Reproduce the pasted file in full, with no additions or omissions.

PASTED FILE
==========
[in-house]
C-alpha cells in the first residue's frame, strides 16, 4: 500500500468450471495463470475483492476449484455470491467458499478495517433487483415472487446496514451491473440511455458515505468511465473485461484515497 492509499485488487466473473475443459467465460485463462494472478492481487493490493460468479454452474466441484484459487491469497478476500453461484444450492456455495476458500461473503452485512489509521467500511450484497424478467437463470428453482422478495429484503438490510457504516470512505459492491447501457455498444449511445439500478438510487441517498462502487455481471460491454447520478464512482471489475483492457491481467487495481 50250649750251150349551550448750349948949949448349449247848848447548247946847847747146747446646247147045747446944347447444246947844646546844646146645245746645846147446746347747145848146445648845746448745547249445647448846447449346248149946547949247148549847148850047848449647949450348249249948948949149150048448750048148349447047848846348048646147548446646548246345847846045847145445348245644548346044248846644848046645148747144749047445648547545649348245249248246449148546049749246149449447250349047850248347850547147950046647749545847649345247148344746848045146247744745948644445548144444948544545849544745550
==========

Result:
[in-house]
C-alpha cells in the first residue's frame, strides 16, 4: 500500500468450471495463470475483492476449484455470491467458499478495517433487483415472487446496514451491473440511455458515505468511465473485461484515497 492509499485488487466473473475443459467465460485463462494472478492481487493490493460468479454452474466441484484459487491469497478476500453461484444450492456455495476458500461473503452485512489509521467500511450484497424478467437463470428453482422478495429484503438490510457504516470512505459492491447501457455498444449511445439500478438510487441517498462502487455481471460491454447520478464512482471489475483492457491481467487495481 50250649750251150349551550448750349948949949448349449247848848447548247946847847747146747446646247147045747446944347447444246947844646546844646146645245746645846147446746347747145848146445648845746448745547249445647448846447449346248149946547949247148549847148850047848449647949450348249249948948949149150048448750048148349447047848846348048646147548446646548246345847846045847145445348245644548346044248846644848046645148747144749047445648547545649348245249248246449148546049749246149449447250349047850248347850547147950046647749545847649345247148344746848045146247744745948644445548144444948544545849544745550